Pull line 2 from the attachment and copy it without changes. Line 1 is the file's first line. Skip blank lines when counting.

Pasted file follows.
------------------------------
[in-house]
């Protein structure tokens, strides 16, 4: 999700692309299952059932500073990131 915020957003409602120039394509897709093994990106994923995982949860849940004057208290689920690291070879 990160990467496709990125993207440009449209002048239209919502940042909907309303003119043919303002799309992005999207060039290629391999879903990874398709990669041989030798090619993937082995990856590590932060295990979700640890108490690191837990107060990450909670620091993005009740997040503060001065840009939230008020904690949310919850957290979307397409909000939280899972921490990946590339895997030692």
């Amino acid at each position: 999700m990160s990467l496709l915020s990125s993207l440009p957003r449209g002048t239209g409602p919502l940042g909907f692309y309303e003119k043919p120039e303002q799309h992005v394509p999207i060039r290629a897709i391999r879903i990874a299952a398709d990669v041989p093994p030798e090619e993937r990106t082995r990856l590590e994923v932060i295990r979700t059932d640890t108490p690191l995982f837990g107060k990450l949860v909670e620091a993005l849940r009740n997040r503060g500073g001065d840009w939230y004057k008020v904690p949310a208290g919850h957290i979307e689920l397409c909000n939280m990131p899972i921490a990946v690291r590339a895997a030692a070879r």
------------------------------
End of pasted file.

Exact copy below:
């Protein structure tokens, strides 16, 4: 999700692309299952059932500073990131 915020957003409602120039394509897709093994990106994923995982949860849940004057208290689920690291070879 990160990467496709990125993207440009449209002048239209919502940042909907309303003119043919303002799309992005999207060039290629391999879903990874398709990669041989030798090619993937082995990856590590932060295990979700640890108490690191837990107060990450909670620091993005009740997040503060001065840009939230008020904690949310919850957290979307397409909000939280899972921490990946590339895997030692």